Last year Jeff Nichols brought us the critically acclaimed original sci-fi drama ‘Midnight Special’. Clearly not one to be typecast as a director his latest project; ‘Loving’ tells the true story of Richard & Mildred Loving and their struggle against discrimination. Only a few months ago director Amma Asante brought us the engaging politically charged romantic drama ‘A United Kingdom’. That film dealt with many similar themes, so could ‘Loving’ manage the same?
Starring in the film is previous collaborator of Nichols, Joel Edgerton who plays Richard Loving. Edgerton is magnificent in the role, adopting the various quirks and mannerisms of the real life man he is portraying. Whilst at times it can be difficult to make out all of his dialogue I feel credit is due to the commitment shown to delivering his lines in such a thick Virginian twang. Richard’s wife, Mildred is played by the Oscar-nominated actress Ruth Negga. She is also very good in her role, often saying a lot without using many words. In several ways this is quite a subtle performance from the actress, clearly suited to the nature of the real life woman that she is portraying. Both Edgerton & Negga work together to create an authentic chemistry essential for the success of the film. However, I do think that the film would have benefited from more scenes at the beginning of the run time setting up this relationship. I wanted to know a little more of the background of the couple rather than just being launched into the bulk of the narrative straight away. A fault of the writing rather than the performers though. The performances other than the two leads are all good, with one exception. Nick Kroll plays volunteer attorney, Bernie Cohen and at times his performance puzzled me. During his scenes he would often have an certain smugness about him, to me this just didn’t fit the often rather serious scenarios he and the other characters were in.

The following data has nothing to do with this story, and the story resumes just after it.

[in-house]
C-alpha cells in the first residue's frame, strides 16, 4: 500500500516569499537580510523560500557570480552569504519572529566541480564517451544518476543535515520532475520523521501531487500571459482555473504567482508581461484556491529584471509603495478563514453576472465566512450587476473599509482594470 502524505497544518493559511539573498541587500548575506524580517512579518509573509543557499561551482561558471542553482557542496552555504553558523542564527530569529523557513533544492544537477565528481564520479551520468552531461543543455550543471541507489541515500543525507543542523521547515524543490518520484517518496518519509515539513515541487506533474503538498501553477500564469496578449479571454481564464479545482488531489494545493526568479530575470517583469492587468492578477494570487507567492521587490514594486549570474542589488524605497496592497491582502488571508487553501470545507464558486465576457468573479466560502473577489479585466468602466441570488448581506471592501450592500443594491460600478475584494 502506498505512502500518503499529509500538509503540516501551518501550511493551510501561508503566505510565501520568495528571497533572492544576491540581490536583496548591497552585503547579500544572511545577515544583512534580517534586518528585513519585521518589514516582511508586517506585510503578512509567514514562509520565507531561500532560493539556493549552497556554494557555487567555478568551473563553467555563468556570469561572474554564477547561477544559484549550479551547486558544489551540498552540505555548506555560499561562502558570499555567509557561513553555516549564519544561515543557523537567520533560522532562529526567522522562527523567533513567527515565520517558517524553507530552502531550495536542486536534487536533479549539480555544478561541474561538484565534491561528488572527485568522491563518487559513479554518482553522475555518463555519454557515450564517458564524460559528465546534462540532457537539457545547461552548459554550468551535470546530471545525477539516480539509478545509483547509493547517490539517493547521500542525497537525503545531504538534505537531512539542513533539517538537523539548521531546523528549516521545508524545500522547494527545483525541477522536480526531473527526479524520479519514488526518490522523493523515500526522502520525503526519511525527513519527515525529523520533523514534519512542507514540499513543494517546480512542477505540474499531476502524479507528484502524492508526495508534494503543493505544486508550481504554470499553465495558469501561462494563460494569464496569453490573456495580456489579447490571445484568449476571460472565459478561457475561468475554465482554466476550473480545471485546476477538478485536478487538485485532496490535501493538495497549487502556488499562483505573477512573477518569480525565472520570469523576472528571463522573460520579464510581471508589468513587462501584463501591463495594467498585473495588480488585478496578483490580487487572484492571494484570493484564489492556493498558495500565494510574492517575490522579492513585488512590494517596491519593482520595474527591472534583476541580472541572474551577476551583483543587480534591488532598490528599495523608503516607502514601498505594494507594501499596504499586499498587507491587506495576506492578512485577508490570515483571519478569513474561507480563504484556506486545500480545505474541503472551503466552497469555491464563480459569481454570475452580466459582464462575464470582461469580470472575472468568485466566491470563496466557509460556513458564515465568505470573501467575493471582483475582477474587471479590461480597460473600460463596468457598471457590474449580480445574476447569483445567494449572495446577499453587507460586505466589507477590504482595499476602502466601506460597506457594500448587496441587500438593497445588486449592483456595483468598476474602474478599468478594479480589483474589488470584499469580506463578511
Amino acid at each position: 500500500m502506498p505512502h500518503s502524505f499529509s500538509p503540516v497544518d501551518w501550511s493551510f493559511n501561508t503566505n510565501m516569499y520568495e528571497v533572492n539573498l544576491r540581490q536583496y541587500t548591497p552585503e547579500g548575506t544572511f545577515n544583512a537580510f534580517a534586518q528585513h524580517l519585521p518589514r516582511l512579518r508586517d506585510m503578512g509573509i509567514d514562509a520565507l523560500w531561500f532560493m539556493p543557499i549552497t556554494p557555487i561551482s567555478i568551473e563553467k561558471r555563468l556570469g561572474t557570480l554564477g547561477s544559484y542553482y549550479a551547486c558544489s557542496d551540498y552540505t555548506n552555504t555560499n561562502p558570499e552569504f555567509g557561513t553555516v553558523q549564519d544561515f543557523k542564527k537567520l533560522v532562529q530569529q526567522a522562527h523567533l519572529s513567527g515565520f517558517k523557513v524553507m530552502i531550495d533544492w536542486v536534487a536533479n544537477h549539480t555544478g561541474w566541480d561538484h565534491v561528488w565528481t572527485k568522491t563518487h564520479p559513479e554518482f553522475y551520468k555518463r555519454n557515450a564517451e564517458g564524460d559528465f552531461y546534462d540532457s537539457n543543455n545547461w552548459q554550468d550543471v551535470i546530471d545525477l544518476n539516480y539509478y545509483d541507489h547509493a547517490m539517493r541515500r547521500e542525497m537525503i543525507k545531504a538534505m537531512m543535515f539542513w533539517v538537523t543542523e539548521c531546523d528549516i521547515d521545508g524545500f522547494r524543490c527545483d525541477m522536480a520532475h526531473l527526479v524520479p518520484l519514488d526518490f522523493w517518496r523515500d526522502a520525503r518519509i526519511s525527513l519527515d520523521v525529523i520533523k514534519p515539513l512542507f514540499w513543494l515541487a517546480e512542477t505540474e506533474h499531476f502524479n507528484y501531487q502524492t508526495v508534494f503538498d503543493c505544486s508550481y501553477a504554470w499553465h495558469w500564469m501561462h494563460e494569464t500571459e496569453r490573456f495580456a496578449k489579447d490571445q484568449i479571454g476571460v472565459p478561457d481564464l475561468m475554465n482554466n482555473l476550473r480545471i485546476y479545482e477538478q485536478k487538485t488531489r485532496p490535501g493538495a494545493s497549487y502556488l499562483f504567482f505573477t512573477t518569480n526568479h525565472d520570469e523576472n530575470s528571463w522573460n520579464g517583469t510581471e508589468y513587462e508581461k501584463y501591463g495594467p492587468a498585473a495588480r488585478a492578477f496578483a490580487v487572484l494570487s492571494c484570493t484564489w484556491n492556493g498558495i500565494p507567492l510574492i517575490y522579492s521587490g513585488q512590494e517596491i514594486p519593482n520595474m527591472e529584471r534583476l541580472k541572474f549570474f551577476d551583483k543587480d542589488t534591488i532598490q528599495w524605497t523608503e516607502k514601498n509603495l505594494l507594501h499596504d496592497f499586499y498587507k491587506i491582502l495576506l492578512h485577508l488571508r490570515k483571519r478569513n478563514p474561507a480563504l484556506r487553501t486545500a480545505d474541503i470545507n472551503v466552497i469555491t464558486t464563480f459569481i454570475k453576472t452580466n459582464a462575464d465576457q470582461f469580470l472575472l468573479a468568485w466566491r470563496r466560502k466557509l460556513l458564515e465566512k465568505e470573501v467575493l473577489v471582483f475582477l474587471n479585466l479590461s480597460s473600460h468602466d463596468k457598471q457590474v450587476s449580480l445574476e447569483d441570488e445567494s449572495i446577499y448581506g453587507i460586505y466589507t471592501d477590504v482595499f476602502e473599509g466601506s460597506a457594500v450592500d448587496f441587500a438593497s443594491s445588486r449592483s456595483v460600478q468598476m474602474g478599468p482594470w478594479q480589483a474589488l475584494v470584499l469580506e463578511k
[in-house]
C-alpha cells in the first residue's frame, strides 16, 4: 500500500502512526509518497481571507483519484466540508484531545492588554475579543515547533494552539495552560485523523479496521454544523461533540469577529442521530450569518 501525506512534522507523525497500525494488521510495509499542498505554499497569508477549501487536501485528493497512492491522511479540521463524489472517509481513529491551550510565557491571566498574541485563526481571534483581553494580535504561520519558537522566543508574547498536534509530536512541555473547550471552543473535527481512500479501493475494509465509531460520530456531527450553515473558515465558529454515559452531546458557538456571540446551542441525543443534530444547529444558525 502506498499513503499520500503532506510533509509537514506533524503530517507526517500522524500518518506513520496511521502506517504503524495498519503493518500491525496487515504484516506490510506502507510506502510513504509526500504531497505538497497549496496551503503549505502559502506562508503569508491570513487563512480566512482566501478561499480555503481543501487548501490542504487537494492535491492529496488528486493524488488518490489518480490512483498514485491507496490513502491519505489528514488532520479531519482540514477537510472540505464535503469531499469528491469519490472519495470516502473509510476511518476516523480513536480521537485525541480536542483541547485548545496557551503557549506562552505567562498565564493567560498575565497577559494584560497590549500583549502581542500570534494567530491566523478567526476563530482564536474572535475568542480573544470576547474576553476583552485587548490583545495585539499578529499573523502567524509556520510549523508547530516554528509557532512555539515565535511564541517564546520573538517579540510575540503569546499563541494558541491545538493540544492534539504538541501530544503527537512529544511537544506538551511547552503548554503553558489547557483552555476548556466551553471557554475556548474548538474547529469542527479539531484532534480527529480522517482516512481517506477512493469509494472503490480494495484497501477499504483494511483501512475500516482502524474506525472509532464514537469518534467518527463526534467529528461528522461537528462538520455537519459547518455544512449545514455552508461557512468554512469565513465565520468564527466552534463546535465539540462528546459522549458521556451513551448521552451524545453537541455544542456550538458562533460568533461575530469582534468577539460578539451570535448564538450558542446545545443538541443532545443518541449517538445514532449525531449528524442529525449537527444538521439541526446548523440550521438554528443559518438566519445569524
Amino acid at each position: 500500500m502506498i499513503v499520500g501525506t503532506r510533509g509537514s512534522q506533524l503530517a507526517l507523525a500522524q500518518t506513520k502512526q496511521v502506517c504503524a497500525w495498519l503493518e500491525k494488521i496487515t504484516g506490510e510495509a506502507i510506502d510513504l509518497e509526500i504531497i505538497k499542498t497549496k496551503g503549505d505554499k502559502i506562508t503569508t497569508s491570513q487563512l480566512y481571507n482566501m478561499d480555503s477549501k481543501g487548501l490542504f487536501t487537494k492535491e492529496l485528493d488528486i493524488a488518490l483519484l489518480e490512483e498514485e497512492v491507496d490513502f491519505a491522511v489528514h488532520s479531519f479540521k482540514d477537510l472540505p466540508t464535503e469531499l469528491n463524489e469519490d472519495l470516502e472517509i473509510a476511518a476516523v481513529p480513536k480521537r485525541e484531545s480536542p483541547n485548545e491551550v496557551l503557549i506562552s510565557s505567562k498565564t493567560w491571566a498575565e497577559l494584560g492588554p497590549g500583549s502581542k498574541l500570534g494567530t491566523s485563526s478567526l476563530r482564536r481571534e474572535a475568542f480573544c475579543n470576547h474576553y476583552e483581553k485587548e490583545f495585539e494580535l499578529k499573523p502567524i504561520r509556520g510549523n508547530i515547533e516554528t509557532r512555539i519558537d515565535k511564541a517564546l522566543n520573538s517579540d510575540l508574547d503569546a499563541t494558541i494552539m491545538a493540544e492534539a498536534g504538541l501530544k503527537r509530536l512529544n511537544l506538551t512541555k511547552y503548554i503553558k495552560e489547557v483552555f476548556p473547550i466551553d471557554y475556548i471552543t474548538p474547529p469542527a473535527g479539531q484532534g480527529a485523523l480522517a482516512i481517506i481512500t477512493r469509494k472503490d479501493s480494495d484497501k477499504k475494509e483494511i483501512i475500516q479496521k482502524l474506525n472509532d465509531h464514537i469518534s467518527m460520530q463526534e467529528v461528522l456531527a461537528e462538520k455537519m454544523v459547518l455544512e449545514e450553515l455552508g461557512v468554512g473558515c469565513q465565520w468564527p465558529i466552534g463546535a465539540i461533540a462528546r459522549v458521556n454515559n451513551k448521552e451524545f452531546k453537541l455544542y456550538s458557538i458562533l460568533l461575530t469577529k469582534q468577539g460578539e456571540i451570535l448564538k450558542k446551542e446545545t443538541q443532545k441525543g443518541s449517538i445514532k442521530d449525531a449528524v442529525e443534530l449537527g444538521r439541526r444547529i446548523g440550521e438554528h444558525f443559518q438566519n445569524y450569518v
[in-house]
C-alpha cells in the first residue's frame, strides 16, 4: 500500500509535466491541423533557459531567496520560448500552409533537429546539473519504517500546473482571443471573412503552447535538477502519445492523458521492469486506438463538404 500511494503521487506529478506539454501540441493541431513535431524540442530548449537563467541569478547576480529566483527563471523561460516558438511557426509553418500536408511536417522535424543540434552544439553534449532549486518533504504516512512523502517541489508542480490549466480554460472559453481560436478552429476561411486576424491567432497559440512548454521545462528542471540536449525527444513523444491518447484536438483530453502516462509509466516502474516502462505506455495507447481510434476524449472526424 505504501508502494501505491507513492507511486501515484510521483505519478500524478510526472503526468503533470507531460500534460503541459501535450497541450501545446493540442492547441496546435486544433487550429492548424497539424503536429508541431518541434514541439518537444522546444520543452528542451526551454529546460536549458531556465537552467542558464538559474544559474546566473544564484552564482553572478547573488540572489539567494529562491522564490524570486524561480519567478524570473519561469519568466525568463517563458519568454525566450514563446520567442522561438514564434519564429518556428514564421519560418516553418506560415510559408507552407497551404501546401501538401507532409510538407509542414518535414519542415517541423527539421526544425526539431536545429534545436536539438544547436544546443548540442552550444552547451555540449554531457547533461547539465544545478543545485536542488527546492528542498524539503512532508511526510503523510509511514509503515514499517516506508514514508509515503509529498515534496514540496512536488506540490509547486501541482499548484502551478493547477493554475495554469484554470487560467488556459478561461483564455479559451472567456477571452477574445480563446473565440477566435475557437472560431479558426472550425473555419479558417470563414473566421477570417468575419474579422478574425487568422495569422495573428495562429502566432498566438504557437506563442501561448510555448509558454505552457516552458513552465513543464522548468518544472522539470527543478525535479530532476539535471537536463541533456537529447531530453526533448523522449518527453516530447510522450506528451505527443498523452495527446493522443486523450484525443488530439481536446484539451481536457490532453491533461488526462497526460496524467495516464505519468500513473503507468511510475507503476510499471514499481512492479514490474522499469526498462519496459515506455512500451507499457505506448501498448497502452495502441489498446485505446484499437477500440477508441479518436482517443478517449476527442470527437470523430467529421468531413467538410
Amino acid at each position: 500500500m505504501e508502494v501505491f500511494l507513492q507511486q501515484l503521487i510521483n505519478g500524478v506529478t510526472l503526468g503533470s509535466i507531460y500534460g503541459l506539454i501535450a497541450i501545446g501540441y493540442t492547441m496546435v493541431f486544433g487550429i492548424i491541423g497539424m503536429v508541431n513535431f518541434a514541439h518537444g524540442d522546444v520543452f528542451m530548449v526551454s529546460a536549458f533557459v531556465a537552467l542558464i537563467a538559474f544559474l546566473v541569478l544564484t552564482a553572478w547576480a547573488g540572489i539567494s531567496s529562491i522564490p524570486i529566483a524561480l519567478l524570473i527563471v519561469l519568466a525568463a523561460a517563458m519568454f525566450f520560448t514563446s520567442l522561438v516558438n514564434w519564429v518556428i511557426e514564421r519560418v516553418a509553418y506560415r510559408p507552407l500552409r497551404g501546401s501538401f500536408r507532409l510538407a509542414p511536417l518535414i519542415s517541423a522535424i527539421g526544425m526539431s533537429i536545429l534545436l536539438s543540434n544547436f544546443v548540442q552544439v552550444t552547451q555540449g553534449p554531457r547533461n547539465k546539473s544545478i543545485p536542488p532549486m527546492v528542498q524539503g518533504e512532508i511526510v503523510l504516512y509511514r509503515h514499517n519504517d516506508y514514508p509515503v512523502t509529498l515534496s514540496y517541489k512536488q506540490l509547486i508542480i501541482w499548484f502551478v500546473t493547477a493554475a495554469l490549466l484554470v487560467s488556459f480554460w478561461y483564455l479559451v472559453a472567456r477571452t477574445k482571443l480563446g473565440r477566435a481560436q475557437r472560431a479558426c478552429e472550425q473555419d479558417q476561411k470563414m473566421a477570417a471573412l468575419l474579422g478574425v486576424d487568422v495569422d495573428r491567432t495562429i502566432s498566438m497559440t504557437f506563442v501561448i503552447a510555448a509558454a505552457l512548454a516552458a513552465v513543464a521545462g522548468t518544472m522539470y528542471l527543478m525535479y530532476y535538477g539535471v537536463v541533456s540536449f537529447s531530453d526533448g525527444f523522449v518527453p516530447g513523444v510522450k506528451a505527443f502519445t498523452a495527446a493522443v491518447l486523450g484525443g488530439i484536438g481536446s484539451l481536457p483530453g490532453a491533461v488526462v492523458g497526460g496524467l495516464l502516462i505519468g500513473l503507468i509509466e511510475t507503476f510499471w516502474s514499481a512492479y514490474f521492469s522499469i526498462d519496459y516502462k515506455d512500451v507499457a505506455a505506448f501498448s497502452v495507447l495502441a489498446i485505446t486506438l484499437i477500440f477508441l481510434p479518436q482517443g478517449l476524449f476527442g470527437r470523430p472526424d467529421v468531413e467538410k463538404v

As well as directing, Nichols once again picks up a writing credit for his work here. It’s unfortunate though that the film at times can become a little boring. This is a great shame as the story that the film is based on is anything but boring. The film chooses to focus on the individuals in this story rather than the overall larger context. There is very little courtroom drama, we don’t see much of the case or defense in the pivotal Loving v. Virginia ruling. Instead we are shown scenes of the Loving family at home dealing with the struggles there rather than in the Supreme Court. This is an interesting writing decision and I did like it. Although it comes back to the lack of time devoted to the couples coming together at the start of the film, for me there wasn’t a strong enough basis for investment. When the narrative finally comes round to court room segments even the thought of this further plot point seemed quite exhausting. Thankfully that decision to focus on the home life combated this well. As the film concludes I was drawn back in, the closing moments feature some further information about the story. This offered some final engagement and a sense of gladness for having taken the time to learn of this significant story.
‘Loving’ is an important film, it’s a crucial chapter in the history of civil rights. Therefore it is a slight disappointment that the writing here can’t quite muster up the engagement that this story deserves. The director certainly gets the most out of his cast, especially Edgerton & Negga who anchor the film with their strong performances. If only five or ten minutes more had of been spent getting to know the couple at the start of the film ‘Loving’ could have been so much more. Nonetheless it’s still a very credible film which tells a vital story.
Rating – 6/10
Question: What is your favourite Jeff Nichols film?
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